9 This is changed to a knight's fee and a half in the De Lacy Inq. of 1311 (Chet. Soc.), 24.
After the death of Sir Robert de Lathom in 1324–5 it was found that he and his wife had held the manor of Hugh le Despenser as of the fee of Widnes, by the service of one knight and doing suit at the monthly court of Widnes. At this time there was at Knowsley a messuage worth 2s. a year; the lands were 116 acres arable, worth 6d. an acre, and 3 acres of meadow each worth 1s. 6d.; there was a park with herbage worth 20s. The water-mill and windmill were valued at 26s. 8d. The rents of the free tenants amounted to £30, and there were also pleas and perquisites of courts worth 13s. 4d. a year. Inq. p.m. (18 Edw. II), n. 72; Whalley Coucher, ii, 553. He had a wood 'which was called a park' in 1292, but claimed no right of warren; Plac. de quo Warr. (Rec. Com.), 387. The mill is mentioned in an early grant to Burscough.
Of about 1320 also is the Halton feodary, which records that Sir Robert de Lathom held Knowsley, Huyton and Roby, and Tarbock for one fee, giving for relief when it should happen £5; Ormerod, Ches. (ed. Helsby), i, 708.
The extent of Halton made in 1328 records that Thomas de Lathom held the manors, performing suit at Widnes for the vill of Knowsley from month to month; Inq. p.m. 42 Edw. III (1st nos.), n. 61.
His grandson Sir Thomas, who died in 1382, held it as the fee of one knight by the service of 15s. per annum and suit of court at Widnes from three weeks to three weeks; he held Knowsley and Roby in demesne and Huyton and Tarbock in service; Duchy of Lanc. Inq. p.m. ii, 7; Lancs. Inq. p.m. (Chet. Soc.), i, 17.
10 Robert son of Henry gave to his foundation at Burscough 'the place of St. Leonard of Knowsley' with its appurtenances; Lancs. Pipe R. p. 350. A lease of common of pasture in Knowsley (early thirteenth century) is in Harl. 52, i, 44. In 1223 Robert's grandson Richard was found dwelling there by the four knights who had been sent to Lathom to discover whether his excuse of sickness in answer to a summons was a valid one or not; Cur. Reg. R. 82, m. 3.
Amabel, widow of Robert, calling herself 'de Knowsley,' granted to St. Werburgh's of Warburton certain of her land called Bury. This was all the land between two cloughs coming from the carr by Waterhurst and running down to the head of Stockley, where they met each other; also the clearing which used to belong to William son of Gamel, the bounds starting from the rise of the brook at Watercarr, across to the road to Glest (in Eccleston), along this way up as far as the cross, then at right angles to the syke between the clearing aforesaid and the land of St. Nicholas (of Burscough), down the syke of the brook, and up the brook to the spring of Wetecarr, guided by the meres and crosses of the canons; Cockersand Chartul. (Chet. Soc.), ii, 606.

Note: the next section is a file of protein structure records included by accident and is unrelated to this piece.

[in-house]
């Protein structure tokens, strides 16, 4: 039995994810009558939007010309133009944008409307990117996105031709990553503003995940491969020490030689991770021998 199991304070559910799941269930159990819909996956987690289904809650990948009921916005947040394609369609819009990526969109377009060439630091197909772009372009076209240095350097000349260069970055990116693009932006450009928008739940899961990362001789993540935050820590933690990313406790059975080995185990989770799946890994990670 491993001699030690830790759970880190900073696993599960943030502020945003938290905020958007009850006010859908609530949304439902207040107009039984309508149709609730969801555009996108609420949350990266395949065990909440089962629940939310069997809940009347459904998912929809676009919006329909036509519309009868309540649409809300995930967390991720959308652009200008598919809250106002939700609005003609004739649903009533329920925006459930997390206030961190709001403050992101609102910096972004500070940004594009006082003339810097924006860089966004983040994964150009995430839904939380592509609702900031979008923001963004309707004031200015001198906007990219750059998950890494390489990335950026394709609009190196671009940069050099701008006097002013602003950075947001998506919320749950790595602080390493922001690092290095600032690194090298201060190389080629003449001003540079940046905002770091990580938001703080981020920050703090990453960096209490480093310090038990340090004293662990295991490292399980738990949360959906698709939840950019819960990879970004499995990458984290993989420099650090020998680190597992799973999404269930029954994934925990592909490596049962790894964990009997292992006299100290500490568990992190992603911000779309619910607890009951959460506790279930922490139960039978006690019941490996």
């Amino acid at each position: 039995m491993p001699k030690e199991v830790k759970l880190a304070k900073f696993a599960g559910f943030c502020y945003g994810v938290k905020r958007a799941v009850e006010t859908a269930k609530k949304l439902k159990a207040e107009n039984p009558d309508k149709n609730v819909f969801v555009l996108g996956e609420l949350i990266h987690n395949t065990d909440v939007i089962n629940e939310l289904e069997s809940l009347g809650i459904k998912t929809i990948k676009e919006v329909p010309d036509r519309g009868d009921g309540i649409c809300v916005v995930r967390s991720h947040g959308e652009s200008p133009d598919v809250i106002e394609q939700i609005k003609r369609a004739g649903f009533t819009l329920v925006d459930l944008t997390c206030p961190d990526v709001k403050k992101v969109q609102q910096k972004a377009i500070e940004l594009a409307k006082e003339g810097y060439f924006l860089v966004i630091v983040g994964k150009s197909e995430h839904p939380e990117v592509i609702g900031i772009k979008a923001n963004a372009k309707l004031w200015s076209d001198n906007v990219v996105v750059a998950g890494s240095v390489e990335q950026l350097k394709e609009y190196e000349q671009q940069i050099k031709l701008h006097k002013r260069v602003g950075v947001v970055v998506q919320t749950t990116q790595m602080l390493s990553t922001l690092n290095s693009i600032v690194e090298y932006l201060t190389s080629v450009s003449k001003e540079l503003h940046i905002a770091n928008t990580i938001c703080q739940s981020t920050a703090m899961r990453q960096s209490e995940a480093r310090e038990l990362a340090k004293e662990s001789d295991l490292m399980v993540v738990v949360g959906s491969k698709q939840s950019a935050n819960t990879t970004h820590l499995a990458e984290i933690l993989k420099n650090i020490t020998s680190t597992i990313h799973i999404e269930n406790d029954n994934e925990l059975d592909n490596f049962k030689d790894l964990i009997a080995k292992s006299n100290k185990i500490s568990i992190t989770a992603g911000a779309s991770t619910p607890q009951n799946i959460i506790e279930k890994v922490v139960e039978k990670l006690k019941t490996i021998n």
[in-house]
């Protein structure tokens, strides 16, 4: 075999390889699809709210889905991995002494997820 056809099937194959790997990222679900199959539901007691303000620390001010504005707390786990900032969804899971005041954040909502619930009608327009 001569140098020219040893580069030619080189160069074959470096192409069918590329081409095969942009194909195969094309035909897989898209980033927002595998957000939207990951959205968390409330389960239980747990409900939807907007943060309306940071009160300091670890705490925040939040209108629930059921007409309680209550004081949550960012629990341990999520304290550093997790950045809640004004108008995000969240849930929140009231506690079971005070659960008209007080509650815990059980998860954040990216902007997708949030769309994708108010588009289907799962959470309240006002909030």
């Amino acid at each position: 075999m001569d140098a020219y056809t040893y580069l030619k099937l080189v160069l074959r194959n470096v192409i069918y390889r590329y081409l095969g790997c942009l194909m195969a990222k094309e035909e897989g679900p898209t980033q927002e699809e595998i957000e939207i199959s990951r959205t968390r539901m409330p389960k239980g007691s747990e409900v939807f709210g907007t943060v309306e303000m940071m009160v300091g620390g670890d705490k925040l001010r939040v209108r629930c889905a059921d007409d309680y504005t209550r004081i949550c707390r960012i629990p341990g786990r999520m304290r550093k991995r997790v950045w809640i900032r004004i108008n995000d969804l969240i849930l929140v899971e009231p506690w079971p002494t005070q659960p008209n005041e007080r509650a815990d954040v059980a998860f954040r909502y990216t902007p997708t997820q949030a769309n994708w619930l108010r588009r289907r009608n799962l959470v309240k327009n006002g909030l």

11 Cart. Misc. Edw. III, n. 209; Lancs. and Ches. Rec. (Rec. Soc. Lancs. and Ches.), ii, 312; also Dep. Keeper's Rep. xxxii, App. 346. See also Duchy of Lanc. Forest Proc. 1–17, m. 6 (8 Edw. III), where Thomas de Lathom claimed free park in Knowsley. There was a park at Knowsley much earlier, as is shown in a preceding note.
12 Lancs. Inq. p.m. (Chet. Soc.), i, 19.
13 Her husband is supposed to be the John son of William son of John de Stanley who in 1378 was pardoned for the death of Thomas de Clotton at Storeton in Wirral, the pardon being granted at the prayer of Sir Thomas Trivet in consideration of the good service of the said John done and to be done in Aquitaine, whither he was about to depart in Sir Thomas's company; Dep. Keeper's Rep. xxxvi, App. 443.
If this identification be correct, Sir John de Stanley was a younger son of one William de Stanley of Storeton; brother of the next William de Stanley of the same, who married Alice daughter of Sir Hamlet Mascy of Timperley and died in 1397; and uncle of Sir William Stanley, who married the heiress of Hooton in Wirral, which remained the chief seat of the senior branch of the family till the early part of last century; Ormerod, Ches. (ed. Helsby), ii, 415. The pedigree is not quite satisfactory at this point.